Education minister: Why I waited so long to get vaccinated

Education Minister Juliana O'Connor-Connolly spoke at Wednesday's press conference about her decision to finally get vaccinated, and shared an emotional story of losing a friend to COVID-19. - Photo: Alvaro Serey

Education Minister Juliana O’Connor-Connolly received her second COVID-19 vaccination last week, several months after her government colleagues rolled up their sleeves to get their jabs.

At a COVID press briefing on Wednesday, and at an education conference on Monday, O’Connor-Connolly explained why she had waited so long to get inoculated, and what had made her change her mind about getting the shots.

Back in April, soon after the new PACT government came to power, most of the elected politicians who had not been vaccinated earlier appeared at the launch of a new vaccination drive and received their shots. O’Connor-Connolly was not among them.

‘Late convert’

Describing herself as a “late convert” to becoming vaccinated, she said she’d had concerns about potential side effects and also worried about getting the vaccine while dealing with her own medical issues.

She said she had consulted her three medical doctors, all of whom encouraged her to get inoculated. However, she also turned to the internet and social media to gain other information, she said.

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“It is my opinion,” she said, “that it should not have taken me 18 months [to get vaccinated].”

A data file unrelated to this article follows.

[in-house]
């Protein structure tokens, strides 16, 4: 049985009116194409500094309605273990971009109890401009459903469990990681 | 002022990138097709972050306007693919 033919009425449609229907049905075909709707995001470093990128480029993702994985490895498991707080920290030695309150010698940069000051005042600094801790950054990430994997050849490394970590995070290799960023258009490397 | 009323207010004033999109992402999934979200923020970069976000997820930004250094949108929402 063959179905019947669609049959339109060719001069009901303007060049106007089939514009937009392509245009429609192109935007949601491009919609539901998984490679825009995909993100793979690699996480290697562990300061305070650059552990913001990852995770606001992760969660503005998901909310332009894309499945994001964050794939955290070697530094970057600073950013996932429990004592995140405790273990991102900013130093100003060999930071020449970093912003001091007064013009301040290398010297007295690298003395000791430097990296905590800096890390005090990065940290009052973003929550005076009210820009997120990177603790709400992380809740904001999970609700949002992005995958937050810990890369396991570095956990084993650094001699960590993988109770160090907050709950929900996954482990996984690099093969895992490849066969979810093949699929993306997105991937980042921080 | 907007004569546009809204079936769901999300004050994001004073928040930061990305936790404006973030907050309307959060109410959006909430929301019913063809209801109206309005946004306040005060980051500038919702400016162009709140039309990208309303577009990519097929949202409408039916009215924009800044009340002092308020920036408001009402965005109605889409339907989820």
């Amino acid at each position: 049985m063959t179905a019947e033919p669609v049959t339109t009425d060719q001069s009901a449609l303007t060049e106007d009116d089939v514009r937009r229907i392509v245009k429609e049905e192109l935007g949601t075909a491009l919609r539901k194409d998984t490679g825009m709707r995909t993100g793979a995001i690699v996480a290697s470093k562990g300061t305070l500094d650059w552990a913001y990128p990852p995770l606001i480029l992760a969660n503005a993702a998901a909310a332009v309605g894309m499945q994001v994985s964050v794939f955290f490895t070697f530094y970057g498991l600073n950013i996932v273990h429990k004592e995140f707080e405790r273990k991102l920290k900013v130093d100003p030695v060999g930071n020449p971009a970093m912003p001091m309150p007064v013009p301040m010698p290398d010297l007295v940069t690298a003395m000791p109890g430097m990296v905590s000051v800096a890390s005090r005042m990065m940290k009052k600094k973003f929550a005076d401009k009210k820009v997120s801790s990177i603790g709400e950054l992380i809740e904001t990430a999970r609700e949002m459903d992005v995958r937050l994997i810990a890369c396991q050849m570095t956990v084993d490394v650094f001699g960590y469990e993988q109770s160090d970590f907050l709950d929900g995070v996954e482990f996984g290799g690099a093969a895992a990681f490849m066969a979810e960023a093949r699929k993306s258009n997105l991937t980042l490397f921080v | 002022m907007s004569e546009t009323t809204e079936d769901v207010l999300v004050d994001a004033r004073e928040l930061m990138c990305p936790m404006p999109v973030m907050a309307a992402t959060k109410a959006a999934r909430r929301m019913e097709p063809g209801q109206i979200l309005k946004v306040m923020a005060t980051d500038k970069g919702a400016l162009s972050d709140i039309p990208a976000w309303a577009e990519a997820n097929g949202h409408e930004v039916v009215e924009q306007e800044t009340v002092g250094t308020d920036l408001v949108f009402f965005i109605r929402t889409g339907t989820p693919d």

She said she hoped that no one else in Cayman would wait more than 18 months to make a decision to get vaccinated.

Government members Isaac Rankin, Financial Services Minister Andre Ebanks, Deputy House Speaker Kathy Ebanks-Wilks, Deputy Premier Chris Saunders and Tourism Minister Kenneth Bryan after getting vaccinated shortly after the election. – Photo: Alvaro Serey

Losing friend to COVID

She tearfully shared how her best friend Ingrid had contracted COVID and died last year. She said her friend, who had worked as a civil servant on Cayman Brac, had moved to Jamaica after retiring, but had returned to Cayman for medical treatment for an unrelated illness.

“Within days, I got the phone call, ‘Ju Ju, tell your aunt and your mother, don’t play with COVID. Go and get vaccinated.’ And I could hear the difference in her breathing on the WhatsApp [voice] message. The next call I got from her, I could definitely hear that Ingrid was in trouble.

“She asked me to pray for her. I called back and I couldn’t get her, but I still prayed on a WhatsApp message and sent it to Ingrid. That’s the last communication I had with Ingrid.”

She said despite living a five-minute drive away from the Cayman Islands Hospital, “I could not be at Ingrid’s bedside, to hold her hand” as she passed away.

She added, “Unless we take this seriously, Caymanians and residents alike, and discern between opinion and fact, the fact is that will not be the last best friend or family member” to die of COVID.